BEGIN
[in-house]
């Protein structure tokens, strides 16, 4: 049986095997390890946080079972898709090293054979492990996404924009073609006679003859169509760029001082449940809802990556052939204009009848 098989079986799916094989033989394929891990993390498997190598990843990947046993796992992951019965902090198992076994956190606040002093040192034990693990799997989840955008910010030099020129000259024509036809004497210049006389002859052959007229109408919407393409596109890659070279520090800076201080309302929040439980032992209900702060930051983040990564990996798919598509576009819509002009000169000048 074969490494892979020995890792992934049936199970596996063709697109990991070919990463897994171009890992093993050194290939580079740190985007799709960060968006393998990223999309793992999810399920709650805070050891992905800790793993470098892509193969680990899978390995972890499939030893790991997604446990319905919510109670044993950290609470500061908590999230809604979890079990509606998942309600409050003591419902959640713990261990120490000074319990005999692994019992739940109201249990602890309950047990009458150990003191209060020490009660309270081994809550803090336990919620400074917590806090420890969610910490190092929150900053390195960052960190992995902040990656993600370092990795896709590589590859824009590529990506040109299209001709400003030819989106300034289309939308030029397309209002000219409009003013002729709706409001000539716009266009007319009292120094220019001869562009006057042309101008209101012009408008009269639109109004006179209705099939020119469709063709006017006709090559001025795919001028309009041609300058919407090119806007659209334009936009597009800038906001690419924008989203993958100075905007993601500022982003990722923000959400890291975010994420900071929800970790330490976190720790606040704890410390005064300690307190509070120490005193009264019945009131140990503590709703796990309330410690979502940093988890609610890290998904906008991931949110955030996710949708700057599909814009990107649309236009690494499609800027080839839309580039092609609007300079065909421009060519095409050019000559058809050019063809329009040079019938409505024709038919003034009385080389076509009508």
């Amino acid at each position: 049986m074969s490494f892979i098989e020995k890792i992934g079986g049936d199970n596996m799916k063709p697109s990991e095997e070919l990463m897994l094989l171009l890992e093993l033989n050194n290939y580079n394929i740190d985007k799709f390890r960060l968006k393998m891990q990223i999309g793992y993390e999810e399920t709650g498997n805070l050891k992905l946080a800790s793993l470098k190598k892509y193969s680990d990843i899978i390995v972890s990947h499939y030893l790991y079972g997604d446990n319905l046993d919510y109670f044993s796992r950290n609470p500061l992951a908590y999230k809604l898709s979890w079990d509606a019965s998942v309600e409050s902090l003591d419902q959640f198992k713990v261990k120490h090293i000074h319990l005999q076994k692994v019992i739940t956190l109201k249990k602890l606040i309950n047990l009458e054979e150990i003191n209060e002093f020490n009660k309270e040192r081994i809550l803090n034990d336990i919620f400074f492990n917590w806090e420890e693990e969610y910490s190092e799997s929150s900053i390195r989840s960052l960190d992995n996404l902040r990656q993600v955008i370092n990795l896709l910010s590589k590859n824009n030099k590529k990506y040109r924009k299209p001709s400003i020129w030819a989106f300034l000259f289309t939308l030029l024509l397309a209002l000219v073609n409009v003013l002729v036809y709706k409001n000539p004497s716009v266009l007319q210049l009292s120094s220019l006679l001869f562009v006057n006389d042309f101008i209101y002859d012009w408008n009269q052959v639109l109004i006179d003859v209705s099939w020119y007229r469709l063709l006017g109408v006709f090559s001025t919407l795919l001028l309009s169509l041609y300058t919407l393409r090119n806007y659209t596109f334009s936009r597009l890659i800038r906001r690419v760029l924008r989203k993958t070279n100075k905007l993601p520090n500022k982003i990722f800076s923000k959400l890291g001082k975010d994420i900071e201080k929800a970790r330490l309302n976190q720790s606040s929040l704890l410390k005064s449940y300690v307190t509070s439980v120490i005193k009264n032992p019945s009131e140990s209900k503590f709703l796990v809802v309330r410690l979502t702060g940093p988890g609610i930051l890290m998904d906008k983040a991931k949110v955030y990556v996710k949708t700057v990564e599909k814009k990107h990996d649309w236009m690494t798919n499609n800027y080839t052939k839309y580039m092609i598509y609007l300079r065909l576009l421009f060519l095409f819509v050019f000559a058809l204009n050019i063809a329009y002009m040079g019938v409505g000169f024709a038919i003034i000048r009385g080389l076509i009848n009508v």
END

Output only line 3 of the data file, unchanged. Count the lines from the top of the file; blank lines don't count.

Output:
């Amino acid at each position: 049986m074969s490494f892979i098989e020995k890792i992934g079986g049936d199970n596996m799916k063709p697109s990991e095997e070919l990463m897994l094989l171009l890992e093993l033989n050194n290939y580079n394929i740190d985007k799709f390890r960060l968006k393998m891990q990223i999309g793992y993390e999810e399920t709650g498997n805070l050891k992905l946080a800790s793993l470098k190598k892509y193969s680990d990843i899978i390995v972890s990947h499939y030893l790991y079972g997604d446990n319905l046993d919510y109670f044993s796992r950290n609470p500061l992951a908590y999230k809604l898709s979890w079990d509606a019965s998942v309600e409050s902090l003591d419902q959640f198992k713990v261990k120490h090293i000074h319990l005999q076994k692994v019992i739940t956190l109201k249990k602890l606040i309950n047990l009458e054979e150990i003191n209060e002093f020490n009660k309270e040192r081994i809550l803090n034990d336990i919620f400074f492990n917590w806090e420890e693990e969610y910490s190092e799997s929150s900053i390195r989840s960052l960190d992995n996404l902040r990656q993600v955008i370092n990795l896709l910010s590589k590859n824009n030099k590529k990506y040109r924009k299209p001709s400003i020129w030819a989106f300034l000259f289309t939308l030029l024509l397309a209002l000219v073609n409009v003013l002729v036809y709706k409001n000539p004497s716009v266009l007319q210049l009292s120094s220019l006679l001869f562009v006057n006389d042309f101008i209101y002859d012009w408008n009269q052959v639109l109004i006179d003859v209705s099939w020119y007229r469709l063709l006017g109408v006709f090559s001025t919407l795919l001028l309009s169509l041609y300058t919407l393409r090119n806007y659209t596109f334009s936009r597009l890659i800038r906001r690419v760029l924008r989203k993958t070279n100075k905007l993601p520090n500022k982003i990722f800076s923000k959400l890291g001082k975010d994420i900071e201080k929800a970790r330490l309302n976190q720790s606040s929040l704890l410390k005064s449940y300690v307190t509070s439980v120490i005193k009264n032992p019945s009131e140990s209900k503590f709703l796990v809802v309330r410690l979502t702060g940093p988890g609610i930051l890290m998904d906008k983040a991931k949110v955030y990556v996710k949708t700057v990564e599909k814009k990107h990996d649309w236009m690494t798919n499609n800027y080839t052939k839309y580039m092609i598509y609007l300079r065909l576009l421009f060519l095409f819509v050019f000559a058809l204009n050019i063809a329009y002009m040079g019938v409505g000169f024709a038919i003034i000048r009385g080389l076509i009848n009508v």